“Lina said she saved Rs 1000 as she bought it on 50% discount sale. Itwould have otherwise cost her Rs 2000. It made no sense to me, as she didn’t need this 30th pair of sandals. How come she doesn’t understand that she actually lost Rs 1000 in the process? There is always a justification for her purchases, but most of the things are unwanted. I am a frugal husband and need to keep our finances in check. Our budgeting strategies are clear and open, but she doesn’t stick to our spending rules that we made together. She is a financially free spirited person and I am an economic conservative. Her policy is live for the moment, while I save for the rainy days also.”
“After five altercations, four discussions, three weekends away and two friends’ involvement, we laid out our values and financial priorities crystal clear. We developed a budget that worked for us both fairly well. I hate to check on her credit cards to figure out what all she purchases in a month, but my phone started getting beeps, as she does a lot of online shopping also. She works six days a week, so she has no time to wear the things she buys, yet she’s always on a buying spree,” was Mahesh’s issue in marriage.
Related reading: How to be financially independent as a married woman
A basic difference of attitude
Financial differences are a big reason for couple disputes, but this dimension of marital discord is totally different. Men do have a problem with women shopping, but this problem being a point of breaking a marriage is rare. ‘Men are from Mars women are from Venus’ is a book, but as much a life reality, too. Shopping is an indispensible and integral part of Venus culture; for the Mars inhabitants it’s only a necessity. This is one reason why men don’t understand the retail therapy women need, especially when the men have to pay the financial damages.
“Our vacations are all about shopping. Lina spends more on shopping at destinations than we spend on the hotel reservations. Now we only go to places where shopping isn’t a lure. I shop only for things that are needed, but she shops for assumed needs in the next five years as well. Therefore outings and vacations become a bore when I am only a spectator to her retail therapy,” Mahesh described their togetherness.
Related reading: The secret of how retail therapy helps couples stay in love
The roots in evolution
Women, regardless of season and irrespective of economic situations, are drawn to shopping, while most men have to be compelled into shopping even for basics. Women’s attraction towards shopping is expressed as a female drive just as men have sports drive, men being the hunters and women the gatherers from cave days. Gathering is social while hunting is solitary; that’s why women shop, while men buy.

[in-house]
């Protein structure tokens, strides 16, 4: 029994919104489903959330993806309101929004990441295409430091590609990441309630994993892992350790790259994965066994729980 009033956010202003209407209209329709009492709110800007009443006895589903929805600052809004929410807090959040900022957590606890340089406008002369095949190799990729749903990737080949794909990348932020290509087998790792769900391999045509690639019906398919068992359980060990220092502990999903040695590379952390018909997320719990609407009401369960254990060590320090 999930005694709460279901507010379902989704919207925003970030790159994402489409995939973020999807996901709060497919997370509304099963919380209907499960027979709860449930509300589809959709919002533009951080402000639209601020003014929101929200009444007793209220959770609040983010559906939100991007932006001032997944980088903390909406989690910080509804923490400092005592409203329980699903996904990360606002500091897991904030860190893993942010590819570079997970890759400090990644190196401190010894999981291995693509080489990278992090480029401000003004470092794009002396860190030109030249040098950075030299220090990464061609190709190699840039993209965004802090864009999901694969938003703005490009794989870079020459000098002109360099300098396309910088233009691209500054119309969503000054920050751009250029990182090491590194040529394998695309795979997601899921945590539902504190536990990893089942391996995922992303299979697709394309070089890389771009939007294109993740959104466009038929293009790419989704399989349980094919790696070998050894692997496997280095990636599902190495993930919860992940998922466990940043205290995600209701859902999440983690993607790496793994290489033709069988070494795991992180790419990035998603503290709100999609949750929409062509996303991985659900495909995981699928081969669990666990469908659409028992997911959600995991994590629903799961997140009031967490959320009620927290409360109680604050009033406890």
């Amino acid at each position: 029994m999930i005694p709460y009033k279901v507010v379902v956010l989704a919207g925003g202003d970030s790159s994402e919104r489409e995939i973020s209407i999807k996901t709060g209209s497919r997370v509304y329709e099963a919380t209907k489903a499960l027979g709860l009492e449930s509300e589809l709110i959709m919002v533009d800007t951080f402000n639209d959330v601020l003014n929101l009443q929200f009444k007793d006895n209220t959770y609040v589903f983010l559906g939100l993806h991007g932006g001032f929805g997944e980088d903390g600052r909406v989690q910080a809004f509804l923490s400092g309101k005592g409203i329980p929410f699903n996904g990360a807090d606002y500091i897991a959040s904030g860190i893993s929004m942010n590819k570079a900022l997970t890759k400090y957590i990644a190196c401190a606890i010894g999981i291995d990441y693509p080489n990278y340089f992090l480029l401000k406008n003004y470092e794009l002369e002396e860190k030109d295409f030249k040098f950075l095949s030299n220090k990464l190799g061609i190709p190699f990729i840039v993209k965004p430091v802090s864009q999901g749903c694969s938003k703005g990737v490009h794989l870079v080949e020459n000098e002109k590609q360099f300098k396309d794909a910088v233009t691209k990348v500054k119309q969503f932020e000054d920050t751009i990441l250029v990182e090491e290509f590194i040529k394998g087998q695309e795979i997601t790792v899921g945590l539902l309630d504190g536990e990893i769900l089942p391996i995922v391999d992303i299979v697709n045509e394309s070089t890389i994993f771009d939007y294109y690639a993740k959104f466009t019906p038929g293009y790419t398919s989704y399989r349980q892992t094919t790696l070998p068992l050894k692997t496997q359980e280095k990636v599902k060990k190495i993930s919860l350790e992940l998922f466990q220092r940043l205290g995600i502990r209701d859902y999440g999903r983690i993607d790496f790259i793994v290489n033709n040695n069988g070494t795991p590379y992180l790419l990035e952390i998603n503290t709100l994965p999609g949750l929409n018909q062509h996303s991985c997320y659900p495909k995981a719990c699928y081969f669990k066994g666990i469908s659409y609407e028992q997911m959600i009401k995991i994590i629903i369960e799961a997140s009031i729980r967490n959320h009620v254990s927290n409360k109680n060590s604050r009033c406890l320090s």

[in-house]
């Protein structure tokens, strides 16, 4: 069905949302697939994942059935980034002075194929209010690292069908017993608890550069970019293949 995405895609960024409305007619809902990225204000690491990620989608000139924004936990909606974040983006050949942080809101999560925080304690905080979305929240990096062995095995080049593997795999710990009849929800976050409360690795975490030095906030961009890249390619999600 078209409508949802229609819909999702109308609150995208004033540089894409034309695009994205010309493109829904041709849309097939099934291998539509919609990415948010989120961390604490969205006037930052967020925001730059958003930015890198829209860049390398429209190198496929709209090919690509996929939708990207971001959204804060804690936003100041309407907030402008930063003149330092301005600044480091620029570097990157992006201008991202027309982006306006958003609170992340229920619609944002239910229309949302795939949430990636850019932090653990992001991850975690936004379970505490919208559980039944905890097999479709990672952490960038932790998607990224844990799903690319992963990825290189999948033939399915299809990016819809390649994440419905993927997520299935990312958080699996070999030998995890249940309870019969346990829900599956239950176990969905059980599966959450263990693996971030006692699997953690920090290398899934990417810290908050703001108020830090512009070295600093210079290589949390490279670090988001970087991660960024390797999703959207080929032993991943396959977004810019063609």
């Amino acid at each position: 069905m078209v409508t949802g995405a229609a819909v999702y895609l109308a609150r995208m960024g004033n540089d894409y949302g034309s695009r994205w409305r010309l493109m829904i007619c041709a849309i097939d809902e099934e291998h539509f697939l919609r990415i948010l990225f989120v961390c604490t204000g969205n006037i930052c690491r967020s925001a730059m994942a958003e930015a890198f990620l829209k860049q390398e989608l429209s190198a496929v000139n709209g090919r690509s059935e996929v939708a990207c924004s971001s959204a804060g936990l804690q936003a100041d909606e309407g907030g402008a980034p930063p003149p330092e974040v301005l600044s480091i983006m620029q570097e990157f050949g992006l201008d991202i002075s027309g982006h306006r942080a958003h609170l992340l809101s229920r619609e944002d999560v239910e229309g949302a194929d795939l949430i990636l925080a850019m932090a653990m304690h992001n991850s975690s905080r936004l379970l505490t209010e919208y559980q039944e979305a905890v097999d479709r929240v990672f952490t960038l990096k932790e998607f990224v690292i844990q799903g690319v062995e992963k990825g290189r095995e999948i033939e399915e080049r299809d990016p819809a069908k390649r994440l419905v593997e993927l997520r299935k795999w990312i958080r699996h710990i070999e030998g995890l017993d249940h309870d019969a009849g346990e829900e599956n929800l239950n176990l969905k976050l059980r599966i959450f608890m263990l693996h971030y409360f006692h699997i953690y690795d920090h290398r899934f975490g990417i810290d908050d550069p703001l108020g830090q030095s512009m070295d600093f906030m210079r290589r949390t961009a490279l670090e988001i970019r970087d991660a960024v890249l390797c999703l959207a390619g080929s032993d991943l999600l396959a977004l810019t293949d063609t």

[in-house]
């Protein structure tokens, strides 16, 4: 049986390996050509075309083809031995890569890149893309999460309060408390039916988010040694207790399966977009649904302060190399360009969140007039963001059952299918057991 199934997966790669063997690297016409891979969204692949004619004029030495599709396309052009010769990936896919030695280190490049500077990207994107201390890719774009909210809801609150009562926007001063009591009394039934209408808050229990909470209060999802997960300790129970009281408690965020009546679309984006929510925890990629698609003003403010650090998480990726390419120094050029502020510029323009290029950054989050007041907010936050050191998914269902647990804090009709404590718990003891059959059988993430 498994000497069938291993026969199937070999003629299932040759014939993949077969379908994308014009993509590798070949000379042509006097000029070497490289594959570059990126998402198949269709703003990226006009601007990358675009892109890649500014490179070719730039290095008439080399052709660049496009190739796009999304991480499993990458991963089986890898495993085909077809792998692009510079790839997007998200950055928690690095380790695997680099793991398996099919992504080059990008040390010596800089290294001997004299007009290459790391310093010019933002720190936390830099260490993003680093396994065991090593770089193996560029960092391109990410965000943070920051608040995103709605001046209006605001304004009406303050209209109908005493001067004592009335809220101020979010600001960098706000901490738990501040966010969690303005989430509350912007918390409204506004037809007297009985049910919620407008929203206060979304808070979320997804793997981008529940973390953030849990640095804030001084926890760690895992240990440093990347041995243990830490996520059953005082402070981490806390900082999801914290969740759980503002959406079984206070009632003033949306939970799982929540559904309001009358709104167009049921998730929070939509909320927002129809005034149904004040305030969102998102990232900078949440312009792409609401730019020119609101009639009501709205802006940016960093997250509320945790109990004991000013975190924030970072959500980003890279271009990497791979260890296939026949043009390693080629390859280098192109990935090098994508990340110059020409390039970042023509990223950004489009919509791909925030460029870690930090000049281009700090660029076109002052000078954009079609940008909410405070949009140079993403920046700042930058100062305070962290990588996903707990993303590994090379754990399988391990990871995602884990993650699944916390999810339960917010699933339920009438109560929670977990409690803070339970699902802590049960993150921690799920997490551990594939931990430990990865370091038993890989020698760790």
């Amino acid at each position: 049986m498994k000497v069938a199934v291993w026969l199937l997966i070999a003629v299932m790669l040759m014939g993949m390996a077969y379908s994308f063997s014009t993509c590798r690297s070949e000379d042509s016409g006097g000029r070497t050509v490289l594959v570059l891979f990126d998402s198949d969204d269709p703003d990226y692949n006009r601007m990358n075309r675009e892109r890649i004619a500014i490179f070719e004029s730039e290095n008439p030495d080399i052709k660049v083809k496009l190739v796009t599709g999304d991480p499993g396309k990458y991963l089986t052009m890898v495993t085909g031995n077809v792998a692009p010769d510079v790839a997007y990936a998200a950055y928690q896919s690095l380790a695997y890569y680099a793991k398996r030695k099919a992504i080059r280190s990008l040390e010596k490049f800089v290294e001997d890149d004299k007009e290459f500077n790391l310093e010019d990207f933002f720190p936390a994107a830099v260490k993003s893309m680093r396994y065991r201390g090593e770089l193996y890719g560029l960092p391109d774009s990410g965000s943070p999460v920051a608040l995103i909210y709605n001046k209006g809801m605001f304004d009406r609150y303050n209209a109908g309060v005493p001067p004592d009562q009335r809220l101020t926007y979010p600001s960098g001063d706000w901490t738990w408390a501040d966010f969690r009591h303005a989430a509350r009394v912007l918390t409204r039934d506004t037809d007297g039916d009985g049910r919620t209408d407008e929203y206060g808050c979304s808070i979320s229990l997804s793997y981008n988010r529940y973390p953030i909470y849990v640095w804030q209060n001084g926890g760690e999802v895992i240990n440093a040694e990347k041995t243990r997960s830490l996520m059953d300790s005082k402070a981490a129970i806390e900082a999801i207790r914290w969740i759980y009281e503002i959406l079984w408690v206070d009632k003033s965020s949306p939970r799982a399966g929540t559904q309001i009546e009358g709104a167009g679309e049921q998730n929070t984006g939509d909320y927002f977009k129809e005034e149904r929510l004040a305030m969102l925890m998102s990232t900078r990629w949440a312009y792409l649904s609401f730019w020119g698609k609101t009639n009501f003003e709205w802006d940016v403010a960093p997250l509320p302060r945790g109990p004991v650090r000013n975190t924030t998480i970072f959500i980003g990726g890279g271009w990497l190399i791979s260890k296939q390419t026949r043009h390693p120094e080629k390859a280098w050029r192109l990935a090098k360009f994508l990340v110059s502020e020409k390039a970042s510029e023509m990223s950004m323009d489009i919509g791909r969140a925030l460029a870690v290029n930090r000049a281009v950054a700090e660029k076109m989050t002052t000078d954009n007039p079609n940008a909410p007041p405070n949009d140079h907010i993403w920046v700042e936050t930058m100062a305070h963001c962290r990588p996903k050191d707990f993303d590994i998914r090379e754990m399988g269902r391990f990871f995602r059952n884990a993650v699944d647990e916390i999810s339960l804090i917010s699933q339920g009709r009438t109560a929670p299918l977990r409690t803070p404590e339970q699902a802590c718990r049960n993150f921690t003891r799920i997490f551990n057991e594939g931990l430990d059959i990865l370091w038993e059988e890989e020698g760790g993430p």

“I know she is invested in the shopping experience on many dimensions, while for me it is merely a targeted outing, as I want to come back and do more productive things. She doesn’t need any advertisement to lure her into shopping; she does it all the time. Now I have reached a point where I dislike her shopping spree as she is spending beyond our financial means and indulging in an activity in which she is alone,” complained Mahesh.
Mahesh feels the financial burden and also the fact that Lina is spending a lot of their couple time all alone. Couples have to get into one accord about their financial deals and the extra amount earned should be towards investment.
Related reading: Achieving financial harmony as a couple
It’s a disorder
We all enjoy a reasonable amount of shopping, but the irresistible desire to shop is known as compulsive buying disorder or oniomania. Shopaholics are not just women who love to hoard clothes and footwear. They have greater issues to resolve. They normally have low self-esteem and suffer from emotional turmoil. Positive encouragement is very crucial by making them realise that self-worth is not proportionate to what they buy. I asked Mahesh to tell her they should save towards an international trip and she has to equally contribute. This might help her curb her compulsion. I also asked him to indulge her in some romance to keep her occupied while they were out.
After three months Mahesh came back with some more issues. “She lies a lot these days to keep her shopping going. She hides from me things that she shops. The transparency in our relationship has been compromised because of these clandestine activities. I feel it weighing on the marriage.” Mahesh had started feeling a gap in their relationship by now.
Related reading: 20 things women do that kill their marriages
I asked Mahesh to help Lina control her urge by controlling her in shopping binge situations. Shopaholics have trouble controlling impulsive behaviour, because normally shopping is only an emotional outlet for some mental disturbance which can be addressed by dealing with the underlying issues. Finally, the shopaholic often has a profound sense of materialism, with the assumption that affection and admiration can also be bought. Love and care can burst this bubble for the shopaholics.